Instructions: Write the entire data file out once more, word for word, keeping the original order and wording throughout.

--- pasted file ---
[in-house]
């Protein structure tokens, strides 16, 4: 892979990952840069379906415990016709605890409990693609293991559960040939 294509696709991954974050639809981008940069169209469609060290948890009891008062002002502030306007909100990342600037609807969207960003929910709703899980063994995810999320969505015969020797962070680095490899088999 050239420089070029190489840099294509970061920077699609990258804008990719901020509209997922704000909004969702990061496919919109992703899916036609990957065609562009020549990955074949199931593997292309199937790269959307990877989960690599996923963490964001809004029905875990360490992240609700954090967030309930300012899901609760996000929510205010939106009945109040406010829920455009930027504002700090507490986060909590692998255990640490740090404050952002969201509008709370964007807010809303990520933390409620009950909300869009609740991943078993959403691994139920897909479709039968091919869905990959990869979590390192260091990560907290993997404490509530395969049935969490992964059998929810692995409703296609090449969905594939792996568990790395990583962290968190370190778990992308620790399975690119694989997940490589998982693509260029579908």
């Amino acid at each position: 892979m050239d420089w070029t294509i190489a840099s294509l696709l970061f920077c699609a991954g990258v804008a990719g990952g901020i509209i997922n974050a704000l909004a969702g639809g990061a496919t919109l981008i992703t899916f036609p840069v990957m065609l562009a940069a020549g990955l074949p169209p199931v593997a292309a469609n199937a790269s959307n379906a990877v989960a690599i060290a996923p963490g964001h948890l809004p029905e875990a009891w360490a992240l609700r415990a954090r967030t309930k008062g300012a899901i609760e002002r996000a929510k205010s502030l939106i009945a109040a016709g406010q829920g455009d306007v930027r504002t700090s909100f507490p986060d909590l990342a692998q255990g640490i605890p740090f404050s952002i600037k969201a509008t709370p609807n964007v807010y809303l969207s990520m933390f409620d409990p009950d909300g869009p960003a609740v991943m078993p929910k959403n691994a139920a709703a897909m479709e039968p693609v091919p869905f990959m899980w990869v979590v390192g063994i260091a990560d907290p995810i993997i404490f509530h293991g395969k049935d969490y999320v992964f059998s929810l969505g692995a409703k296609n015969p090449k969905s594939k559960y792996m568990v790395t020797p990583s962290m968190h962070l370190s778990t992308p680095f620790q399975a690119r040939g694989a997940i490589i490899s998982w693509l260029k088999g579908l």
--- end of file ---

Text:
[in-house]
């Protein structure tokens, strides 16, 4: 892979990952840069379906415990016709605890409990693609293991559960040939 294509696709991954974050639809981008940069169209469609060290948890009891008062002002502030306007909100990342600037609807969207960003929910709703899980063994995810999320969505015969020797962070680095490899088999 050239420089070029190489840099294509970061920077699609990258804008990719901020509209997922704000909004969702990061496919919109992703899916036609990957065609562009020549990955074949199931593997292309199937790269959307990877989960690599996923963490964001809004029905875990360490992240609700954090967030309930300012899901609760996000929510205010939106009945109040406010829920455009930027504002700090507490986060909590692998255990640490740090404050952002969201509008709370964007807010809303990520933390409620009950909300869009609740991943078993959403691994139920897909479709039968091919869905990959990869979590390192260091990560907290993997404490509530395969049935969490992964059998929810692995409703296609090449969905594939792996568990790395990583962290968190370190778990992308620790399975690119694989997940490589998982693509260029579908």
């Amino acid at each position: 892979m050239d420089w070029t294509i190489a840099s294509l696709l970061f920077c699609a991954g990258v804008a990719g990952g901020i509209i997922n974050a704000l909004a969702g639809g990061a496919t919109l981008i992703t899916f036609p840069v990957m065609l562009a940069a020549g990955l074949p169209p199931v593997a292309a469609n199937a790269s959307n379906a990877v989960a690599i060290a996923p963490g964001h948890l809004p029905e875990a009891w360490a992240l609700r415990a954090r967030t309930k008062g300012a899901i609760e002002r996000a929510k205010s502030l939106i009945a109040a016709g406010q829920g455009d306007v930027r504002t700090s909100f507490p986060d909590l990342a692998q255990g640490i605890p740090f404050s952002i600037k969201a509008t709370p609807n964007v807010y809303l969207s990520m933390f409620d409990p009950d909300g869009p960003a609740v991943m078993p929910k959403n691994a139920a709703a897909m479709e039968p693609v091919p869905f990959m899980w990869v979590v390192g063994i260091a990560d907290p995810i993997i404490f509530h293991g395969k049935d969490y999320v992964f059998s929810l969505g692995a409703k296609n015969p090449k969905s594939k559960y792996m568990v790395t020797p990583s962290m968190h962070l370190s778990t992308p680095f620790q399975a690119r040939g694989a997940i490589i490899s998982w693509l260029k088999g579908l």